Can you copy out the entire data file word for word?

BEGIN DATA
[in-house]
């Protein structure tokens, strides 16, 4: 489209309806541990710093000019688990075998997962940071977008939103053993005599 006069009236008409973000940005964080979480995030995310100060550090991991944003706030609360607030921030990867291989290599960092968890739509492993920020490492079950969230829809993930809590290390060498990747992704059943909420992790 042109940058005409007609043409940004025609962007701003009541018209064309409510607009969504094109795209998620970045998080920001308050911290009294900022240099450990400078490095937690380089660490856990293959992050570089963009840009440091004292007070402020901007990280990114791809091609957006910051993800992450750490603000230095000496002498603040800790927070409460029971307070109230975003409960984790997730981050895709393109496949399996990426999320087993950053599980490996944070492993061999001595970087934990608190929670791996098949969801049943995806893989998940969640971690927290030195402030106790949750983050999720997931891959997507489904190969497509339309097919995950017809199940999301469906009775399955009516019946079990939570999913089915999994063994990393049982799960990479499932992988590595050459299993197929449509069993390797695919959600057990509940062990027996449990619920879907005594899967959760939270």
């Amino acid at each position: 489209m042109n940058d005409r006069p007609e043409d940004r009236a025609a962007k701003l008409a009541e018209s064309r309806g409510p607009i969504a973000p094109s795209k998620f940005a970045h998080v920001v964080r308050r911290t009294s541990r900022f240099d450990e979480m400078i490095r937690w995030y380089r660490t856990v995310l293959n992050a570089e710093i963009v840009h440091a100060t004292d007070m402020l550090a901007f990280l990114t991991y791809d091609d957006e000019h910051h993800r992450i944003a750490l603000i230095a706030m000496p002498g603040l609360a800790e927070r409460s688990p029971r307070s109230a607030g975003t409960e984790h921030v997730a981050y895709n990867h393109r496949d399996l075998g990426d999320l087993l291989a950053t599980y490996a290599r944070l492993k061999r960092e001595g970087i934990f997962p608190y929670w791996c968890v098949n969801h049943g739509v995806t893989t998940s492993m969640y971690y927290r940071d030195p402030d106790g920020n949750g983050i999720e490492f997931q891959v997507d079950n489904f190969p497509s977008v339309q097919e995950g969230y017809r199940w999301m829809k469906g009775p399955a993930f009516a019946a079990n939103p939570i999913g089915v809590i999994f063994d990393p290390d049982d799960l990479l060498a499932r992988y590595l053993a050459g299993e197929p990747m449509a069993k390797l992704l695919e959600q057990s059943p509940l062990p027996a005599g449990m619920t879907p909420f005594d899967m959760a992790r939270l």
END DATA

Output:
[in-house]
């Protein structure tokens, strides 16, 4: 489209309806541990710093000019688990075998997962940071977008939103053993005599 006069009236008409973000940005964080979480995030995310100060550090991991944003706030609360607030921030990867291989290599960092968890739509492993920020490492079950969230829809993930809590290390060498990747992704059943909420992790 042109940058005409007609043409940004025609962007701003009541018209064309409510607009969504094109795209998620970045998080920001308050911290009294900022240099450990400078490095937690380089660490856990293959992050570089963009840009440091004292007070402020901007990280990114791809091609957006910051993800992450750490603000230095000496002498603040800790927070409460029971307070109230975003409960984790997730981050895709393109496949399996990426999320087993950053599980490996944070492993061999001595970087934990608190929670791996098949969801049943995806893989998940969640971690927290030195402030106790949750983050999720997931891959997507489904190969497509339309097919995950017809199940999301469906009775399955009516019946079990939570999913089915999994063994990393049982799960990479499932992988590595050459299993197929449509069993390797695919959600057990509940062990027996449990619920879907005594899967959760939270």
């Amino acid at each position: 489209m042109n940058d005409r006069p007609e043409d940004r009236a025609a962007k701003l008409a009541e018209s064309r309806g409510p607009i969504a973000p094109s795209k998620f940005a970045h998080v920001v964080r308050r911290t009294s541990r900022f240099d450990e979480m400078i490095r937690w995030y380089r660490t856990v995310l293959n992050a570089e710093i963009v840009h440091a100060t004292d007070m402020l550090a901007f990280l990114t991991y791809d091609d957006e000019h910051h993800r992450i944003a750490l603000i230095a706030m000496p002498g603040l609360a800790e927070r409460s688990p029971r307070s109230a607030g975003t409960e984790h921030v997730a981050y895709n990867h393109r496949d399996l075998g990426d999320l087993l291989a950053t599980y490996a290599r944070l492993k061999r960092e001595g970087i934990f997962p608190y929670w791996c968890v098949n969801h049943g739509v995806t893989t998940s492993m969640y971690y927290r940071d030195p402030d106790g920020n949750g983050i999720e490492f997931q891959v997507d079950n489904f190969p497509s977008v339309q097919e995950g969230y017809r199940w999301m829809k469906g009775p399955a993930f009516a019946a079990n939103p939570i999913g089915v809590i999994f063994d990393p290390d049982d799960l990479l060498a499932r992988y590595l053993a050459g299993e197929p990747m449509a069993k390797l992704l695919e959600q057990s059943p509940l062990p027996a005599g449990m619920t879907p909420f005594d899967m959760a992790r939270l």